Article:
“They will handle everything to do with the school food program,” Scott said. “They will handle all the ordering, all the paperwork, all the visits and inspections, etcetera. But, remember, this is just a bid. You won’t know the actual cost until you start running the program and start getting a monthly invoice.”
Board members wanted to know why Opaa’s bid on the fresh fruits and vegetables was so high. Scott said he asked their representative that same question.
“After the bid opening and when he got back to his office, he sent me an email and said that they had figured it wrong,” Scott said.
Nell asked if they couldn’t let them refigure it again, but Scott said no.
“That is what the whole bid process is about,” Scott said. “He should have double checked his figures before he submitted it and it got read out loud. These had to be sealed bids. He explained to me the error they made. It should have been 90 cents per unit instead of $3.98 per unit, which is a shame because Opaa was the low bid for both breakfast and lunch.”
Scott said he double checked with Illinois State Board of Education (ISBE) about awarding the contract before the board meeting.
“I even asked them if we could take out the proposal for the fresh fruit and vegetables,” Scott said. “They said that in the RFP that we wrote, we requested a bid on those services so you can’t just say we made a mistake and accept someone else’s bid.”
The board decided to make no decision on the issue. However, Scott said that before they can actually approve the proposal, he has to send the bids to ISBE along with their RFP and then they have to approve it. Then, when it comes back the board can formally approve it.
The board doesn’t have the option of waiting until the legislature passes the bill that would allow them to take any bid – not just the low bidder because the district can only bid out for food service in the last year of a bargaining agreement.
“So, if we do another three-year contract, we can’t do another RFP until the end of that contract,” Scott said. “So, if you opt to go with a food service company, you will have to go with Organic Life.”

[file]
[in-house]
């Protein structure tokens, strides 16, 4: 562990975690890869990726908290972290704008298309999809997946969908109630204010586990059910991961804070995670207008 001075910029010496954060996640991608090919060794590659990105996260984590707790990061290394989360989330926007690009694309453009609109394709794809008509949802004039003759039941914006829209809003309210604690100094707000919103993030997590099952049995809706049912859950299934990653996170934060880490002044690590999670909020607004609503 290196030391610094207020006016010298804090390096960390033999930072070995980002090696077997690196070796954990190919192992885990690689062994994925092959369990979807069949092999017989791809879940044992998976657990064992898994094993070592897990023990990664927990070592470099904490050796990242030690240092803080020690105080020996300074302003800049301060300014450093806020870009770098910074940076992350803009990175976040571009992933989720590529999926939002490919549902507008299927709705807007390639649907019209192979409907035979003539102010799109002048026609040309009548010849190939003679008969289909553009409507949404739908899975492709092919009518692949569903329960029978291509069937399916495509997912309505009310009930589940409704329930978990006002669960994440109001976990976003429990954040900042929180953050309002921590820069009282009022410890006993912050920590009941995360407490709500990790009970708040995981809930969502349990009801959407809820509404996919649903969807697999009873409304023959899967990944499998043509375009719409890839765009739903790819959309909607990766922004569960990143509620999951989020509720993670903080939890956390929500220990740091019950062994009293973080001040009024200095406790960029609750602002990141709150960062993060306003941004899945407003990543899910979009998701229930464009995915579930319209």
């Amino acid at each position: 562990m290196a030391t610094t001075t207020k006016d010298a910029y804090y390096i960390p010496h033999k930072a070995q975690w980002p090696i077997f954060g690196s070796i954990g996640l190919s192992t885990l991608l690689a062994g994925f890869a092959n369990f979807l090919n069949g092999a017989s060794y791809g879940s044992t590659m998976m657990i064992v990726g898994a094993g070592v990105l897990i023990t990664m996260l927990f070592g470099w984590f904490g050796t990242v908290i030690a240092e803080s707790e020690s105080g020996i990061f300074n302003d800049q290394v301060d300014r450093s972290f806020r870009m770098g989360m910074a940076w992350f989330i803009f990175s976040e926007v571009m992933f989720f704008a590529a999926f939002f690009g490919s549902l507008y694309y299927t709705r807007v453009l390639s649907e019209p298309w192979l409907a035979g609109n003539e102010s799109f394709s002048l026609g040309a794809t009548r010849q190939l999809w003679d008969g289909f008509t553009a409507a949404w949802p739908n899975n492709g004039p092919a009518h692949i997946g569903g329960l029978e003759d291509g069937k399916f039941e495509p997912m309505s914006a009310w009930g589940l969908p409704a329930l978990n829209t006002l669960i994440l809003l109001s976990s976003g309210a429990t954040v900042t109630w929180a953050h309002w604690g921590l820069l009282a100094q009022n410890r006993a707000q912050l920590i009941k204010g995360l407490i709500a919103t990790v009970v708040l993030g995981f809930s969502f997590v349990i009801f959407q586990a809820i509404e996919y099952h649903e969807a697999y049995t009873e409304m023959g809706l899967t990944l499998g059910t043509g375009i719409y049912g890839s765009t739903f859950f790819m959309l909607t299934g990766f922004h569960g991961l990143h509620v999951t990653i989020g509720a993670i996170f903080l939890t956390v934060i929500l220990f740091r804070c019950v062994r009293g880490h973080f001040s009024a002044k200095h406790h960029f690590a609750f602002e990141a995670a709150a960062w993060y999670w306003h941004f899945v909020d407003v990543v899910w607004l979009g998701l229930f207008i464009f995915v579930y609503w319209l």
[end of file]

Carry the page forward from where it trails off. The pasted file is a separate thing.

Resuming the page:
In other action, the board made a number of new hires for the coming school year after an hour-long closed session.
Becky Pepper was hired as the district’s Special Education Coordinator Supervisor at a salary of $80,000. This is a 10-month, four-year contract with a start date of Aug. 1 with additional terms and conditions to be determined.
Jeremy Sharrow was reassigned as the high school physical education teacher while Breanna Harmon was reassigned as the high school science teacher.
The following were hired:
Annette Bower, special education cross categorical at junior high; Christy Bushnell, special education cross categorical at elementary; Cody Leonard, high school math; Joe Davis, junior high physical education; J.P. Langly, elementary self-contained classroom; Kala Wahl recalled as high school science.
The following coaches were approved:
Logan Staats, junior high girls basketball; Joe Davis, junior high boys basketball; Cody Leonard, high school track; Ashley Thomas, head high school basketball coach with assistants Dominic Booth, Hunter Clanton, Logan Ross and Craig Barnard.
Approved as play director was Jessica Corbel and the board accepted the resignation of Taylor Armold as the school nurse.